I have finished building yet again a new to me kart and decided to finally scale it before hitting the track. 2017 CRG KT2 X30 - senior - minimum weight 365 lbs.
Alignment as per CRG’s manual was done directly before scaling, brand new tire’s all set to 9 psi. Only had 1/4 tank of fuel because i still need to buy more.
As you can see from the screen i am 10 lbs short (i have four 5 pound weights on hand) I plan to add 10 lbs and run a lot more fuel.
They told me to just add 10 lbs on the bottom front portion of the seat or play with the two 5 pounds and place them near the front or where ever. Basically just play with it.
Also told the balance looked great until i got home and saw the picture.
My concern is how the front right is 8lbs heavier than the left front and how the left rear could weigh more than the right rear. I thought the right rear is always the heaviest?
Im waiting to actually be able to hit the track and will toy with the weights but also set a day use the scales again and try to be more thorough. Im just looking for suggestions and comment for now. Thanks, Nick
Those numbers look pretty good. I never scale karts anymore, but back when we did I would have been happy with those spreads across front and rear. Keep in mind that any small movements in your steering is going to affect your cross weight measurements, so do your best to ensure that the steering column (not necessarily the wheel) is perfectly straight. If you’re able to use Snipers on the front spindles that would be an easy way to check.
If the steering was truly straight for this photo then I would first get the gas tank filled to where you usually run your fuel level, and go from there. I’d also be sure to fill the radiator if you haven’t already, though that may work against you just slightly. If that doesn’t change much then I would add one 5 lb piece to the middle front of the seat (crotch underside), and one 5 lb piece to the back of the seat, near the bottom on driver’s right.
If you still feel a need to correct the cross, then you could try shifting the seat one 5mm spacer to the right. If it’s already all the way up against the engine side strut, then just run it.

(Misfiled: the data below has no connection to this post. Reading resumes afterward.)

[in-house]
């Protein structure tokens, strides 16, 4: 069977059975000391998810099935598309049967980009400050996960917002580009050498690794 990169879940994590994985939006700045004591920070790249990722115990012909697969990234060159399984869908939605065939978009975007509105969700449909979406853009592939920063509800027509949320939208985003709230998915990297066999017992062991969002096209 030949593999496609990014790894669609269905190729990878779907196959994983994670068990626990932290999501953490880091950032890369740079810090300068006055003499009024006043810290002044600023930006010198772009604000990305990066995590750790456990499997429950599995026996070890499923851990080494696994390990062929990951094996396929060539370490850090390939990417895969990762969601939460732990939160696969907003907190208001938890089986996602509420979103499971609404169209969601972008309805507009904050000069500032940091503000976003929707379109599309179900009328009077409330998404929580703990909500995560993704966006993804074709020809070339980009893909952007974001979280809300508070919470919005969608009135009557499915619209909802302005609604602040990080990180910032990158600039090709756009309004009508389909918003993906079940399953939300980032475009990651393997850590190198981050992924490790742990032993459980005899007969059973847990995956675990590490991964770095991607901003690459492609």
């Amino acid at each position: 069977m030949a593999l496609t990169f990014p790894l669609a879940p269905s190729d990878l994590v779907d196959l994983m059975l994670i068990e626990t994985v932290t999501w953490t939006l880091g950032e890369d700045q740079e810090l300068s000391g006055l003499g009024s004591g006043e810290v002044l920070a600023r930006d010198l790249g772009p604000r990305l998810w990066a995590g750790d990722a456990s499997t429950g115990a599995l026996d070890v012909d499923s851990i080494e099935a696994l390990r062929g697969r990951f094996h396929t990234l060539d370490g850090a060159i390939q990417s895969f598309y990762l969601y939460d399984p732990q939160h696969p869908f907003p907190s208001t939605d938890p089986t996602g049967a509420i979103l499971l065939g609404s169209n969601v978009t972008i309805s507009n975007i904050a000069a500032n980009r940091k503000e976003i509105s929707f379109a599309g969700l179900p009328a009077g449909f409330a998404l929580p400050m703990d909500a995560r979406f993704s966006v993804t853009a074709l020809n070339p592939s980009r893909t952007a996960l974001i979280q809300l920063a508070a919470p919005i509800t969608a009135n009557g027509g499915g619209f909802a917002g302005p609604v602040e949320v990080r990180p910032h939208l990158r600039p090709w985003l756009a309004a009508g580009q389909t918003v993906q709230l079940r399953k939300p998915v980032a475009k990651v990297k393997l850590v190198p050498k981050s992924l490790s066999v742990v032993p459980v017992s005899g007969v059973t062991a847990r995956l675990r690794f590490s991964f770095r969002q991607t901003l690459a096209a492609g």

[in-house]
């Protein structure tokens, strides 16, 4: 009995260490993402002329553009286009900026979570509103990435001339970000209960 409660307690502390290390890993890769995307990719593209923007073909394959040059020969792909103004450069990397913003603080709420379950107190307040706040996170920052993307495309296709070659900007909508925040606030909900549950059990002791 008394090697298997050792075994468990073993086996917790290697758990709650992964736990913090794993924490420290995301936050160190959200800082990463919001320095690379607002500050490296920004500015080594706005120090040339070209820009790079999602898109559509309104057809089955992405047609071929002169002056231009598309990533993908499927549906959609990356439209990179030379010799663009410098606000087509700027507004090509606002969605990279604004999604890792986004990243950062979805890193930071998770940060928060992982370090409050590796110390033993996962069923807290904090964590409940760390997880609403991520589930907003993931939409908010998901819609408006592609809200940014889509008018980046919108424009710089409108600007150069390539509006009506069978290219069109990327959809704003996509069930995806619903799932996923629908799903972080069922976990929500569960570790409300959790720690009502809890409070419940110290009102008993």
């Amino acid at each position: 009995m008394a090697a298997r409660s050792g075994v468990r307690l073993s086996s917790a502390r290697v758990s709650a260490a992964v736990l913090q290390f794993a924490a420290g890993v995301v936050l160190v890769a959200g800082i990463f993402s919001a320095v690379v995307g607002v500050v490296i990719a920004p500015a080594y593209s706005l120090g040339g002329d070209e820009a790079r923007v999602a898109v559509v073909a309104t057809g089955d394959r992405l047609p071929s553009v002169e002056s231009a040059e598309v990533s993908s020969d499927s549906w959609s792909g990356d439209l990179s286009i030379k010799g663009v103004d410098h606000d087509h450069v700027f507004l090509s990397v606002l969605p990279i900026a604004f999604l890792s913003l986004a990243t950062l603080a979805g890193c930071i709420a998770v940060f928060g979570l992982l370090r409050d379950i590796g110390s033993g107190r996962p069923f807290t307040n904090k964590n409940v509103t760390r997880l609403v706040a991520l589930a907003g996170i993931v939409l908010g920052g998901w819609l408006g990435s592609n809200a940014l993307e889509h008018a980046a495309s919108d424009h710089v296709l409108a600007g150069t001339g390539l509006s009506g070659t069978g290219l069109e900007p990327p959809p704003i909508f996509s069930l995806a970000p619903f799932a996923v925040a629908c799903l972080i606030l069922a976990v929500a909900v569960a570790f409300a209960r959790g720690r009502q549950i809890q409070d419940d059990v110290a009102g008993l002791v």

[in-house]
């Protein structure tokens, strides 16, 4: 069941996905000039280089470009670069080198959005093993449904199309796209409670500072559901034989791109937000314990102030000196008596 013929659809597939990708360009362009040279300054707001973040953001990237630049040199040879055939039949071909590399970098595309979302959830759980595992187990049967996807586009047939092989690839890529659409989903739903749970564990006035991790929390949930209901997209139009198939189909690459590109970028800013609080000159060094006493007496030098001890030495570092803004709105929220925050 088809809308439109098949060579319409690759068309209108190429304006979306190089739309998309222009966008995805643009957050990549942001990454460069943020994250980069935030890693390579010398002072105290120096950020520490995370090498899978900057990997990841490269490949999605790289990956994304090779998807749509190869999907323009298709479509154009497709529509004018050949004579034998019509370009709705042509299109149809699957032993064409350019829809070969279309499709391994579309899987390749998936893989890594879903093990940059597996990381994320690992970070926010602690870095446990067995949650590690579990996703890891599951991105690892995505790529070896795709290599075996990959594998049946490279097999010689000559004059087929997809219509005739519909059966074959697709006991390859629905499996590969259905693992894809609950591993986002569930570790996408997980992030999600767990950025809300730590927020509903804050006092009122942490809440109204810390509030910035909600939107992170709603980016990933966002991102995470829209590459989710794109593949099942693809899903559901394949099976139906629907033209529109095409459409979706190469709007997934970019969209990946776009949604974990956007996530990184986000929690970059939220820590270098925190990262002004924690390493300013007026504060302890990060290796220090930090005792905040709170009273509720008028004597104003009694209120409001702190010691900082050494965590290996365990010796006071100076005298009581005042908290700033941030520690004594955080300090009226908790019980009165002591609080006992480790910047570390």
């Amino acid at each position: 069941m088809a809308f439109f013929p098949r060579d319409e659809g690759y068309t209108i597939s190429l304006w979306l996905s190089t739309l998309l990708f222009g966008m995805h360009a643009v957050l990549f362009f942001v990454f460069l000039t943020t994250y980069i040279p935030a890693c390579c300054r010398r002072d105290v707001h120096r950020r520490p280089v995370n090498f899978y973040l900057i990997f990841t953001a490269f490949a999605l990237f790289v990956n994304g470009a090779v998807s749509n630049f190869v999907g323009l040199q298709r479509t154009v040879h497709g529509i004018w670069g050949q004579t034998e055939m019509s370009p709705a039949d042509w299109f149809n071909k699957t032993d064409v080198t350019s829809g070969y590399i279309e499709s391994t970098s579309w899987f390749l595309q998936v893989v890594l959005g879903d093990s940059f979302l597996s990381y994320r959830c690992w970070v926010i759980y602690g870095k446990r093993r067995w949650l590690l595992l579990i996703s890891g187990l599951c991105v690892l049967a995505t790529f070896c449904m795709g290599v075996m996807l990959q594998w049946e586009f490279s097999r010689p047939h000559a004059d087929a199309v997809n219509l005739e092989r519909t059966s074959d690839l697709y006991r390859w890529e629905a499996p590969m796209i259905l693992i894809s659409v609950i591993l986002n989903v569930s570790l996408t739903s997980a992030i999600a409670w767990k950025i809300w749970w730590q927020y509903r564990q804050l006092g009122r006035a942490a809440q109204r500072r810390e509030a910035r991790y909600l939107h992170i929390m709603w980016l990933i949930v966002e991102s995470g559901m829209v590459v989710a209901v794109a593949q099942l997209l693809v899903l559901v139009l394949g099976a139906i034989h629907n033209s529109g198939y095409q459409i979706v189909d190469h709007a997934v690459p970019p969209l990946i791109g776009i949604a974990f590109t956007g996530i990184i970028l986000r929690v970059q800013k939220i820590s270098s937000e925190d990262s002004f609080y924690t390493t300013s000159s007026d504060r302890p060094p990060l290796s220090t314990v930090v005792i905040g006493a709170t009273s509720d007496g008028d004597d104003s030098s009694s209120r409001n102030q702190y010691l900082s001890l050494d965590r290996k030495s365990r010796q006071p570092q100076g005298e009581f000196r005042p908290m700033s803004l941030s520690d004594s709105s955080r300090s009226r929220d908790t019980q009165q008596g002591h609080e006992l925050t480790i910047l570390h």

I’ve heard/read many things about kart weight at the corners, the most common being that, within 5 pounds left to right (front or rear), the "national " teams are good to go. I’ve also seen a DETAILED video where weight is brought to within 1/2 pound by “jumping” the frame (a crude way of bending the frame slightly to get what you want).
The fundamental problem is that a kart is like a slightly uneven 4 legged restaurant table – you can put napkins under the leg that is too short or you can put weight at the corners. To determine where to put the added lead weights on a kart (NOT a table), we take into account the front/rear weight ratio. Almost everything I’ve read says to start with 57% rear, 43% front – and that has never worked for me. With the back angle of the newer Tillet 11 series seat being 58 degrees vs. something like 47 for the previous 8 series, my ratio is 61+ rear, 39 - front as my upper body weight is leaning further back and my kart handles (for me) better than any I’ve had before.
According to your read-out, you are currently at 57.8 rear and 42.2 front – very close to “ideal” but, again, not what I’ve found works for me.
Finally, you mention the confusion about the engine side in the rear being lighter than the brake side. Remember that your seat is off-set to the left (i.e., away from the engine); this off-set may put more of your body weight away from the engine and cause what would otherwise look like an inconsistency.
These are the numbers I came up with, pretty much the same as yours, adding front and rear cross.
I’m with Evan on not scaling. I stopped scaling and got way faster because I stopped chasing imaginary weight problems.
If you really really need to fix the cross, loosen the cassette bolts on the left rear and either let the axle settle block the frame up and bop the top of the cassette with a hammer to “raise the corner” then crank the bolts back down.
Literally the only reason we scale is after a wreck to see if we jacked the chassis up bad enough to need the table.
I personally think you’re wasting your time.
Check your tire rollout too.
So you did scale to begin with? How many times until you got it right? And if you get in a wreck, You rescale it? Sounds like your scaling to me!
What if you change your scaling numbers at the track? To match the conditions? Do you then come home and rescale the kart back to your original setup?
I’ve never put my current chassis on a set of scales.
My last chassis I put on a set of scales one time after hitting a wall doing 45 to make sure nothing was ridiculously tweaked.
We pull our chassis out of the box, bolt the seat in, bolt all the lead on the seat and send it. No idea what it’s supposed to scale at or where it actually scales at.
Do you remember what the numbers were? Front, left, cross?
Nope. Not at all. As long as none of the corners were 15+ lbs lighter than the others, it was called good and we sent it.
How did you determine that number “+15 pounds”?
Honestly, it’s just a number I picked for the left to right variation on both ends.
It seems that scales have been improved upon with the more widespread adoption of the “flat table”. Rather than scaling after an incident that has obviously bent some things, we used a flat table to isolate the exact area(s) of the bend, and correct the locally, rather than the more blunt approach of jumping on it until the numbers “look right”.
If you’re not crashing or hitting things that are bending the frame material, just put the seat in the recommended starting position, and away you go.